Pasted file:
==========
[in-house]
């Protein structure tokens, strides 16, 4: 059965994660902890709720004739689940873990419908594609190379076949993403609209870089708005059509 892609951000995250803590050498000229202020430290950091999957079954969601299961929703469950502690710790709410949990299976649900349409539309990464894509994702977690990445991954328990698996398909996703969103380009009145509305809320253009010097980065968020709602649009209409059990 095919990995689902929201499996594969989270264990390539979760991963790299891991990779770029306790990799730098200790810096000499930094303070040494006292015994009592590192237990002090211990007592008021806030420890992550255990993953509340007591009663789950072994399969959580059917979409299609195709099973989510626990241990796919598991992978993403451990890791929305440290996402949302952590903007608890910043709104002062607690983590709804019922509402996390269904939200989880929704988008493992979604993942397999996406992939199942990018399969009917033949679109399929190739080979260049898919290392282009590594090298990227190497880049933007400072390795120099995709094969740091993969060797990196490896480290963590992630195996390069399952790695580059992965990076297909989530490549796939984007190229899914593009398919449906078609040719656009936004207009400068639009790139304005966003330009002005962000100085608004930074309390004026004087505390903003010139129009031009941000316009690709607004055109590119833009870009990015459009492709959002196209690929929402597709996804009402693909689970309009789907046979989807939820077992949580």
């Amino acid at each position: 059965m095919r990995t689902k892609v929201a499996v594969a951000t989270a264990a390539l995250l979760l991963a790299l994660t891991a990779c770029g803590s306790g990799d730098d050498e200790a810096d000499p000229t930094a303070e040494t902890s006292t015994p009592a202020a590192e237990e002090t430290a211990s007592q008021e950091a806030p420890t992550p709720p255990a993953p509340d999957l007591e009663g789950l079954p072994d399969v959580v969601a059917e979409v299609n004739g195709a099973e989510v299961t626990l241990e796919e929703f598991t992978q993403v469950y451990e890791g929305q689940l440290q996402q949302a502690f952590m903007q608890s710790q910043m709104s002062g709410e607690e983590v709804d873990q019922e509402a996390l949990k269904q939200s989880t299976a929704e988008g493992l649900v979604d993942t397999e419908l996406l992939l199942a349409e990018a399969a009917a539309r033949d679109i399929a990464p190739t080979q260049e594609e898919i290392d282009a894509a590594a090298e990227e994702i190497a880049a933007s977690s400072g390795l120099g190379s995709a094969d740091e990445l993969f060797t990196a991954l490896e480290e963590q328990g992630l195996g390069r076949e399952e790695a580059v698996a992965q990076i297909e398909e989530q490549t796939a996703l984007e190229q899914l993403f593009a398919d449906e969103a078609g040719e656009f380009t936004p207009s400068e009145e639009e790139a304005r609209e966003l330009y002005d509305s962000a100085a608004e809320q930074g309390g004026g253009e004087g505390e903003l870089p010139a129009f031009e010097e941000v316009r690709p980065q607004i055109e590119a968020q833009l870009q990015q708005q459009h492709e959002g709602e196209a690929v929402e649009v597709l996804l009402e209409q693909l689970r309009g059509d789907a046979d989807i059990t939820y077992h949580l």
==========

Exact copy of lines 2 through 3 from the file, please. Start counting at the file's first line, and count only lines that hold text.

């Protein structure tokens, strides 16, 4: 059965994660902890709720004739689940873990419908594609190379076949993403609209870089708005059509 892609951000995250803590050498000229202020430290950091999957079954969601299961929703469950502690710790709410949990299976649900349409539309990464894509994702977690990445991954328990698996398909996703969103380009009145509305809320253009010097980065968020709602649009209409059990 095919990995689902929201499996594969989270264990390539979760991963790299891991990779770029306790990799730098200790810096000499930094303070040494006292015994009592590192237990002090211990007592008021806030420890992550255990993953509340007591009663789950072994399969959580059917979409299609195709099973989510626990241990796919598991992978993403451990890791929305440290996402949302952590903007608890910043709104002062607690983590709804019922509402996390269904939200989880929704988008493992979604993942397999996406992939199942990018399969009917033949679109399929190739080979260049898919290392282009590594090298990227190497880049933007400072390795120099995709094969740091993969060797990196490896480290963590992630195996390069399952790695580059992965990076297909989530490549796939984007190229899914593009398919449906078609040719656009936004207009400068639009790139304005966003330009002005962000100085608004930074309390004026004087505390903003010139129009031009941000316009690709607004055109590119833009870009990015459009492709959002196209690929929402597709996804009402693909689970309009789907046979989807939820077992949580």
């Amino acid at each position: 059965m095919r990995t689902k892609v929201a499996v594969a951000t989270a264990a390539l995250l979760l991963a790299l994660t891991a990779c770029g803590s306790g990799d730098d050498e200790a810096d000499p000229t930094a303070e040494t902890s006292t015994p009592a202020a590192e237990e002090t430290a211990s007592q008021e950091a806030p420890t992550p709720p255990a993953p509340d999957l007591e009663g789950l079954p072994d399969v959580v969601a059917e979409v299609n004739g195709a099973e989510v299961t626990l241990e796919e929703f598991t992978q993403v469950y451990e890791g929305q689940l440290q996402q949302a502690f952590m903007q608890s710790q910043m709104s002062g709410e607690e983590v709804d873990q019922e509402a996390l949990k269904q939200s989880t299976a929704e988008g493992l649900v979604d993942t397999e419908l996406l992939l199942a349409e990018a399969a009917a539309r033949d679109i399929a990464p190739t080979q260049e594609e898919i290392d282009a894509a590594a090298e990227e994702i190497a880049a933007s977690s400072g390795l120099g190379s995709a094969d740091e990445l993969f060797t990196a991954l490896e480290e963590q328990g992630l195996g390069r076949e399952e790695a580059v698996a992965q990076i297909e398909e989530q490549t796939a996703l984007e190229q899914l993403f593009a398919d449906e969103a078609g040719e656009f380009t936004p207009s400068e009145e639009e790139a304005r609209e966003l330009y002005d509305s962000a100085a608004e809320q930074g309390g004026g253009e004087g505390e903003l870089p010139a129009f031009e010097e941000v316009r690709p980065q607004i055109e590119a968020q833009l870009q990015q708005q459009h492709e959002g709602e196209a690929v929402e649009v597709l996804l009402e209409q693909l689970r309009g059509d789907a046979d989807i059990t939820y077992h949580l």